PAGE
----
A reserve price is a hidden amount that the bidding must reach in order to result in a third-party sale. In order to successfully purchase a foreclosure property, you must be the winning bidder AND meet the reserve price. The reserve price will be the total of the attorney’s upset price and the sheriff’s cost. The auction does not disclose the reserve price, but it will tell you whether or not the reserve price has been met.


When will Sheriff's Deeds be recorded?

Thirty days from the date of settlement or the auction, we get a distribution policy. If you are a person who has an interest in the property and you aren’t on the list, you have 10 days to file an exception. Once we get the list with the exceptions and the distribution policy, the recording of the deed process will start.


My home is listed as part of an upcoming auction – but it shouldn’t be! What can I do to get it taken off of the site?

You must contact your lender as soon as possible. Since they are the responsible party for listing your property, only their lawyer can do anything about the situation.


Is there any way to contest the completed sale so I can stay in my home?

You can file a Motion to Set Aside the sale before the deed is transferred to the new owner. During the filing, you can stay in your home. If your motion is denied, you will be displaced from the property according to the rule of law.


Is there any way for me to get my property back if it is sold at a sheriff’s sale?

Even if you win a bid on a Tax Sale property, within nine months of the acknowledgment of the deed, the owner of record can go to court and get permission to recover the property by paying all back taxes and the money paid by the winning bidder.  This is called the Right of Redemption.  Therefore, if you purchase a property through Delinquent Tax Sheriff Sale and invest funds to improve the property in the first year, beware that those funds can be lost.  The right of Redemption is only applicable if the property scheduled for Tax Sale is determined to be owner-occupied 90 days prior to the sale.  If the property is unoccupied or abandoned, there is no Right of Redemption.

The Right of Redemption does not apply to any property sold at the Mortgage Foreclosure Sheriff Sale.  One way to protect yourself is to contact the City's Department of Licenses and Inspections to determine what outstanding code violations, if any, exist in the property.


Can I recover any money from the sale of my home?

When a property is sold for more than the amount owed in foreclosure or back taxes, the owner is entitled to the excess monies. Since 2012 the Sheriff’s HART Unit has returned more than $20 million to people whose properties were sold at Sheriff Sale. There is no need to pay a finder’s fee to a third-party independent agent or attorney, who can charge between 15 and 30% of the recovered funds. If your home/property was sold at a Sheriff Sale due to foreclosure or back taxes and the final price was more than the amount owed, you are the rightful recipient of a refund of the excess monies paid for the property.


If you are bidding on multiple properties, do you need to send pay a deposit for each bid+ fee?

No, you do not. Your deposit covers all properties being sold on that particular date.


What is the difference between tax-delinquent and tax lien sales?

Tax delinquent sales are the sales where the City and County of Philadelphia are going after persons who owe money and who are delinquent on their taxes. Tax lien sales are tax-delinquent properties that have gotten older and have been sold to the attorneys and the attorneys are now selling them.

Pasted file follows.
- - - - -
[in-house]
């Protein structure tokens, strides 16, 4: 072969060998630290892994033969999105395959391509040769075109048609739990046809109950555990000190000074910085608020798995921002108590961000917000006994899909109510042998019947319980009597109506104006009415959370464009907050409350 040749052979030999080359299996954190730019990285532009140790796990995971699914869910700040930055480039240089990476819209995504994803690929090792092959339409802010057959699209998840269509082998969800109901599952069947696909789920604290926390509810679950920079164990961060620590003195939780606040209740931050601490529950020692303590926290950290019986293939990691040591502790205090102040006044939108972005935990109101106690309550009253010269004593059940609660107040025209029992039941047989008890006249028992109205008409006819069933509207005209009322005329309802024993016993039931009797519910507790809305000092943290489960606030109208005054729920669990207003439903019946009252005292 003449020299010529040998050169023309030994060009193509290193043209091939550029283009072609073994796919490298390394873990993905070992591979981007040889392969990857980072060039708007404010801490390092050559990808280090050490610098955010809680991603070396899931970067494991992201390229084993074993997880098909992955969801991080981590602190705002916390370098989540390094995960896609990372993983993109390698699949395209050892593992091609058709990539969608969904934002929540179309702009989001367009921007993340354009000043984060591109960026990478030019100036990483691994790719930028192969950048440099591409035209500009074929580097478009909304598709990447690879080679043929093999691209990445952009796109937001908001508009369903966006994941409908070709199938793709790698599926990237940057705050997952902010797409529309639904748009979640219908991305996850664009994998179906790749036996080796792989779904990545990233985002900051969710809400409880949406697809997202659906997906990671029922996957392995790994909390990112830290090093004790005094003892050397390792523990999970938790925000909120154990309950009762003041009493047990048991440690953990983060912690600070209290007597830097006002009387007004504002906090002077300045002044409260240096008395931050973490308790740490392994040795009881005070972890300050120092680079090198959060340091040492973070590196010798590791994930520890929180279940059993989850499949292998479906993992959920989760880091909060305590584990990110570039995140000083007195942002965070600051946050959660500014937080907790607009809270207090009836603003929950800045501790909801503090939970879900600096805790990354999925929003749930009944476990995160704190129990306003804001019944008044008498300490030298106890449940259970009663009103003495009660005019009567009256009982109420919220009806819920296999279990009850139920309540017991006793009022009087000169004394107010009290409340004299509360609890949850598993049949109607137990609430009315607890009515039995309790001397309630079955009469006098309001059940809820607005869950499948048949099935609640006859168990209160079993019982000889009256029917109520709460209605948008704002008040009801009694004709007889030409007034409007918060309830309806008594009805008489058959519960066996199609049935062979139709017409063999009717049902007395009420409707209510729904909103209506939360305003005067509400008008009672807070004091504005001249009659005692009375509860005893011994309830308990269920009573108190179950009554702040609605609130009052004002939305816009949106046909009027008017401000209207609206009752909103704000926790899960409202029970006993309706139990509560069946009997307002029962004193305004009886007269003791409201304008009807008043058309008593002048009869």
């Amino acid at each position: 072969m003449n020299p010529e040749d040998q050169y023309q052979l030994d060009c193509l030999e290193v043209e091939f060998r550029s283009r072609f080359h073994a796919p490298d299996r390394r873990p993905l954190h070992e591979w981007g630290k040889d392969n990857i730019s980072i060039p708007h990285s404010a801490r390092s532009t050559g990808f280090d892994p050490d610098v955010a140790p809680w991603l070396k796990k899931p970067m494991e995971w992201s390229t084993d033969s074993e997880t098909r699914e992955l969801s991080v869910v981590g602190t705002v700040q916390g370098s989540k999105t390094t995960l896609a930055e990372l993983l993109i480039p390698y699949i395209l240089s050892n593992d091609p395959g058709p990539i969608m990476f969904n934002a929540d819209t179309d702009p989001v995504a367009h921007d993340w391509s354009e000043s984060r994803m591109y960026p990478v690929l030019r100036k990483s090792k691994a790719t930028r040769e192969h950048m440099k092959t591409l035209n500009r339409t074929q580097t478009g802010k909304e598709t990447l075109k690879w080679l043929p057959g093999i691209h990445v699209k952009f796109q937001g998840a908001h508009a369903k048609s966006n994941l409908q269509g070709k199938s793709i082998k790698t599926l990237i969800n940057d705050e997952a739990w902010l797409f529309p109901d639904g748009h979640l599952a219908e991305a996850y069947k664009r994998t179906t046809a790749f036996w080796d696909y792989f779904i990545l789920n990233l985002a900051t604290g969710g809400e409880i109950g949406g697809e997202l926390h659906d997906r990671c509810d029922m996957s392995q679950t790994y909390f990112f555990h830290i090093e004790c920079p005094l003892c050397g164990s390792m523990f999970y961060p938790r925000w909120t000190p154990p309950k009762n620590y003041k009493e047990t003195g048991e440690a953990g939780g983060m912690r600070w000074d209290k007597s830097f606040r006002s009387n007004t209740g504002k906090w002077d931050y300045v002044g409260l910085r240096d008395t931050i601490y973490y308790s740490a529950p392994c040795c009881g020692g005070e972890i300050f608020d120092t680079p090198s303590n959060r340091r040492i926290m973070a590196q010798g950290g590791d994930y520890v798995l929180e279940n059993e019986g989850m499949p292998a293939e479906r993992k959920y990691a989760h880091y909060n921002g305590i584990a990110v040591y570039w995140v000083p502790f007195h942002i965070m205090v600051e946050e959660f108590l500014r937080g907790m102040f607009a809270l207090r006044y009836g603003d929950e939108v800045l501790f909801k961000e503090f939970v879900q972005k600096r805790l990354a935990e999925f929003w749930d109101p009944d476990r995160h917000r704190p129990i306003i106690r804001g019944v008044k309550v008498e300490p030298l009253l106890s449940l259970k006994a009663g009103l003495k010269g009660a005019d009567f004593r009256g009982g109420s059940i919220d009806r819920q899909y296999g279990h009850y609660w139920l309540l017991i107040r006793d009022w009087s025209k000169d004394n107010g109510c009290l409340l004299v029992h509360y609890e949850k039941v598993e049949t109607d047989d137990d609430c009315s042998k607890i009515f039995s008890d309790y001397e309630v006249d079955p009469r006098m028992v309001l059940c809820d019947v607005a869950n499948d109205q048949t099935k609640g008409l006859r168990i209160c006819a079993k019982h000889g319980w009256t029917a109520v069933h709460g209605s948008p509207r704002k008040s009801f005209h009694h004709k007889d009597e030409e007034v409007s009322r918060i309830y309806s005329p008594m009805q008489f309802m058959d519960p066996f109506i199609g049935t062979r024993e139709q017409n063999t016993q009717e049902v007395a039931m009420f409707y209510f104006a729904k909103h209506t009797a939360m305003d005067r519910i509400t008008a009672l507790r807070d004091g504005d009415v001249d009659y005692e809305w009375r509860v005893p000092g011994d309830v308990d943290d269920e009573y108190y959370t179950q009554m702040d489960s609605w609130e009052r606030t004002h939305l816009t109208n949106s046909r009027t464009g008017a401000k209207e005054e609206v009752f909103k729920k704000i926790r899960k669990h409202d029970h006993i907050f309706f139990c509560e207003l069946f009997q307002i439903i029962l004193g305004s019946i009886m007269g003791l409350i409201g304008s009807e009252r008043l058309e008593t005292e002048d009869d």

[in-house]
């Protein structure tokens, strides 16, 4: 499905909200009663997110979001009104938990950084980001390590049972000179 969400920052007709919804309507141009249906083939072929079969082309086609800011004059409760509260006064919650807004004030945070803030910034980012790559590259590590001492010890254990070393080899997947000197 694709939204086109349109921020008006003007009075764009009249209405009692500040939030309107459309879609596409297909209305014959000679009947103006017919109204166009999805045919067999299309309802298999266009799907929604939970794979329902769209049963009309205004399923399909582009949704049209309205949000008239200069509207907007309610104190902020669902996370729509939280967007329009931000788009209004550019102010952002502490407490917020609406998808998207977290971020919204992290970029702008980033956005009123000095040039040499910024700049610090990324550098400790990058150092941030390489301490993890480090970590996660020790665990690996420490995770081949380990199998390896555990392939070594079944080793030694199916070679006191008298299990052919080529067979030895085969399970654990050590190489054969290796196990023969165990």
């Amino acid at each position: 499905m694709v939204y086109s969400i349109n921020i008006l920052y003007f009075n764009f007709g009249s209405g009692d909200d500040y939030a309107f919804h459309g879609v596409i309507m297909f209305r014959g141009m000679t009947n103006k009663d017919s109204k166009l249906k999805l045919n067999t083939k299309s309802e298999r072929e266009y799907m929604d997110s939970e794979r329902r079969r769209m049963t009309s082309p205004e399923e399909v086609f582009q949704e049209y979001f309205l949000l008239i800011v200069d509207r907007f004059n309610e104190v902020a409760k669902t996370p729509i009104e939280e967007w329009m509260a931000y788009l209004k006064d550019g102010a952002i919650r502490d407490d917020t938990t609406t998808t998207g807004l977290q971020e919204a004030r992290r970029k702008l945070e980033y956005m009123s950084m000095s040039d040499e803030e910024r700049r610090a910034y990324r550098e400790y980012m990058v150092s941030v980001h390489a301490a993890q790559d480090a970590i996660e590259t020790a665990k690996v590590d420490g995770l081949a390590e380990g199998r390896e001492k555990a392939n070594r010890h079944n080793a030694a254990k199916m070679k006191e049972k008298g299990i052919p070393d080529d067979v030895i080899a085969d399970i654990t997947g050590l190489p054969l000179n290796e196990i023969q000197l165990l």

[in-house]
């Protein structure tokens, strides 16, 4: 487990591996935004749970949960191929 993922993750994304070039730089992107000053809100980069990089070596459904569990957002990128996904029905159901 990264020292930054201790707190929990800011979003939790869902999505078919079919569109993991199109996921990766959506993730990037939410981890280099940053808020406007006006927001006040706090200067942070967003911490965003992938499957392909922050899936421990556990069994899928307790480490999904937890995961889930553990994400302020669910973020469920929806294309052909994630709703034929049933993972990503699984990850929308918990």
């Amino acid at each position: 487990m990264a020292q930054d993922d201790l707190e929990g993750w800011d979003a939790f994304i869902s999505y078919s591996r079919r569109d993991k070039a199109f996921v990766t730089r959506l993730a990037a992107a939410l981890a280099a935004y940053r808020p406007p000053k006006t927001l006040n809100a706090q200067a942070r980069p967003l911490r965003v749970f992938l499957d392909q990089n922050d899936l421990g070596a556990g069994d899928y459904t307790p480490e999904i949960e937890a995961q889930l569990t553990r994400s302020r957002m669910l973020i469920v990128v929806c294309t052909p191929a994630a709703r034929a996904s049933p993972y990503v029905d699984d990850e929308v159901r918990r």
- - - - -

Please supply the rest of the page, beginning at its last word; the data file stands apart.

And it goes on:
How can I look up tax liens?

You can use the Recorder of Deeds and Prothonotary’s Office for this.


When will sales be posted?

They will be posted monthly.


What is the buyer’s premium on properties?

It is 1.5% on mortgage foreclosure properties and 10% with a $100 minimum on tax sale properties.


When my bid exceeds $10K the rules say I have to pay the difference the day after auction. How is it possible to do it in one day via wire transfer or mailing a certified check?

It is strongly encouraged that you do this by wire transfer because of the timing. The rest of the payment can be made by check since you have 15 days for this.


I don’t have internet access. Can I bid the old-fashioned way?

Bid4Assets has a paper bid packet. Contact their customer service team and they will send you all the information necessary for you to be able to bid on properties in a specific auction.


Is there a fee for the paper bidding?

There is no fee for paper bidding.


After the pandemic is over will the Sheriff Sales go back to live events?

Sheriff Sales will not be going back to in-person events; they will continue to be online.


When will the sheriff’s website be updated to reflect this new information?

The Sheriff’s Office website is updated regularly to reflect changing information.


Will the bid winner receive a sheriff's deed?

If the bid winner satisfies the terms of sale, they will receive a deed.


When a mortgage foreclosure property is listed for auction, will it be canceled at the last moment?

Yes – property sales can be postponed or stayed at any time.


How long does it take for the bidding deposits to post on the website?

A cashier’s check – couple days; wire transfers are typically cleared the next day. When bidders go in to access deposit instructions on Bid4Assets, you’ll see a memo. Please include that memo when you pay – it will greatly speed up the process.


Will the homes go up for auction one by one or will they all go at the same time for the day?

They will all go live at the same time – 10 a.m. – and will be live until the sale closes at 1 p.m. There is a five-minute overtime available when a bid comes in after 12:55 p.m.


Can we do our due diligence now on these properties? In other words, is the city open for us to check the lien and code violations on the properties?

Yes, the city is open for you to do your due diligence. It is STRONGLY RECOMMENDED that you do so.


Where is the most accurate list for an auction?

The most up-to-date information can be found on Bid4Assets’ dedicated Philadelphia Sheriff Sale page.